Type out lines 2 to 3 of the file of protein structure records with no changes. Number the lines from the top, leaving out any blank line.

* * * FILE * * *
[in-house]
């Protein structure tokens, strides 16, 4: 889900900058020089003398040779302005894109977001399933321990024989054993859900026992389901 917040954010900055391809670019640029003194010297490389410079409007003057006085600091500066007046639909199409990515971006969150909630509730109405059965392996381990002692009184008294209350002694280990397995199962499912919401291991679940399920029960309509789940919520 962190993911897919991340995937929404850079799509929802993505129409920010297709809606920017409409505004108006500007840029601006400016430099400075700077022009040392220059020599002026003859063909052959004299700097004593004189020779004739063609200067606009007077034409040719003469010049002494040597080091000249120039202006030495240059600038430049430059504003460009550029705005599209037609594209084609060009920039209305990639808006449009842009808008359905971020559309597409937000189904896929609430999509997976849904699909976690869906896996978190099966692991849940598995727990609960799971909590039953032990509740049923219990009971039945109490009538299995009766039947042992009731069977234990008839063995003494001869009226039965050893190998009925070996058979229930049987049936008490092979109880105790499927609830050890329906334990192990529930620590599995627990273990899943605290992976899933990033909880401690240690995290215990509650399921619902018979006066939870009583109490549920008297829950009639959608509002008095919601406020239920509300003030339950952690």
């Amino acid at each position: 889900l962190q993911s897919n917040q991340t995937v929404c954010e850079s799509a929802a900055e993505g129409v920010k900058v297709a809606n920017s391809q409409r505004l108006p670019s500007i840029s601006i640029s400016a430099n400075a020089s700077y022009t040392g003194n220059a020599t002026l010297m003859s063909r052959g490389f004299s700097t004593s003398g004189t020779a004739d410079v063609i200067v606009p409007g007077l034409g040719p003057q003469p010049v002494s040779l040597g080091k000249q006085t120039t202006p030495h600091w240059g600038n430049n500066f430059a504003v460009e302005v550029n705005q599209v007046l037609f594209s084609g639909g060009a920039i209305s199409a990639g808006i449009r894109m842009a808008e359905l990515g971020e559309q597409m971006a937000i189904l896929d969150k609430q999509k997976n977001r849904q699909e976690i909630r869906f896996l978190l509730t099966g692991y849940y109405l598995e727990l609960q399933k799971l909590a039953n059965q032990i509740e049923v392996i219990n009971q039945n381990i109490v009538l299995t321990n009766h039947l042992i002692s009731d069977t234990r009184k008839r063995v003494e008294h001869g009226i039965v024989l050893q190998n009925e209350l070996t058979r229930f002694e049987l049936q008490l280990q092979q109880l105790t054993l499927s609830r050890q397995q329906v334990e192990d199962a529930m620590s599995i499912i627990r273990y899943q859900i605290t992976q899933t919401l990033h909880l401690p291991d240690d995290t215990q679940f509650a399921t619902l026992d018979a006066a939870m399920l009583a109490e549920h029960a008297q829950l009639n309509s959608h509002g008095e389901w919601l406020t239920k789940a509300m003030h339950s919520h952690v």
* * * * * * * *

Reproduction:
């Protein structure tokens, strides 16, 4: 889900900058020089003398040779302005894109977001399933321990024989054993859900026992389901 917040954010900055391809670019640029003194010297490389410079409007003057006085600091500066007046639909199409990515971006969150909630509730109405059965392996381990002692009184008294209350002694280990397995199962499912919401291991679940399920029960309509789940919520 962190993911897919991340995937929404850079799509929802993505129409920010297709809606920017409409505004108006500007840029601006400016430099400075700077022009040392220059020599002026003859063909052959004299700097004593004189020779004739063609200067606009007077034409040719003469010049002494040597080091000249120039202006030495240059600038430049430059504003460009550029705005599209037609594209084609060009920039209305990639808006449009842009808008359905971020559309597409937000189904896929609430999509997976849904699909976690869906896996978190099966692991849940598995727990609960799971909590039953032990509740049923219990009971039945109490009538299995009766039947042992009731069977234990008839063995003494001869009226039965050893190998009925070996058979229930049987049936008490092979109880105790499927609830050890329906334990192990529930620590599995627990273990899943605290992976899933990033909880401690240690995290215990509650399921619902018979006066939870009583109490549920008297829950009639959608509002008095919601406020239920509300003030339950952690």
């Amino acid at each position: 889900l962190q993911s897919n917040q991340t995937v929404c954010e850079s799509a929802a900055e993505g129409v920010k900058v297709a809606n920017s391809q409409r505004l108006p670019s500007i840029s601006i640029s400016a430099n400075a020089s700077y022009t040392g003194n220059a020599t002026l010297m003859s063909r052959g490389f004299s700097t004593s003398g004189t020779a004739d410079v063609i200067v606009p409007g007077l034409g040719p003057q003469p010049v002494s040779l040597g080091k000249q006085t120039t202006p030495h600091w240059g600038n430049n500066f430059a504003v460009e302005v550029n705005q599209v007046l037609f594209s084609g639909g060009a920039i209305s199409a990639g808006i449009r894109m842009a808008e359905l990515g971020e559309q597409m971006a937000i189904l896929d969150k609430q999509k997976n977001r849904q699909e976690i909630r869906f896996l978190l509730t099966g692991y849940y109405l598995e727990l609960q399933k799971l909590a039953n059965q032990i509740e049923v392996i219990n009971q039945n381990i109490v009538l299995t321990n009766h039947l042992i002692s009731d069977t234990r009184k008839r063995v003494e008294h001869g009226i039965v024989l050893q190998n009925e209350l070996t058979r229930f002694e049987l049936q008490l280990q092979q109880l105790t054993l499927s609830r050890q397995q329906v334990e192990d199962a529930m620590s599995i499912i627990r273990y899943q859900i605290t992976q899933t919401l990033h909880l401690p291991d240690d995290t215990q679940f509650a399921t619902l026992d018979a006066a939870m399920l009583a109490e549920h029960a008297q829950l009639n309509s959608h509002g008095e389901w919601l406020t239920k789940a509300m003030h339950s919520h952690v």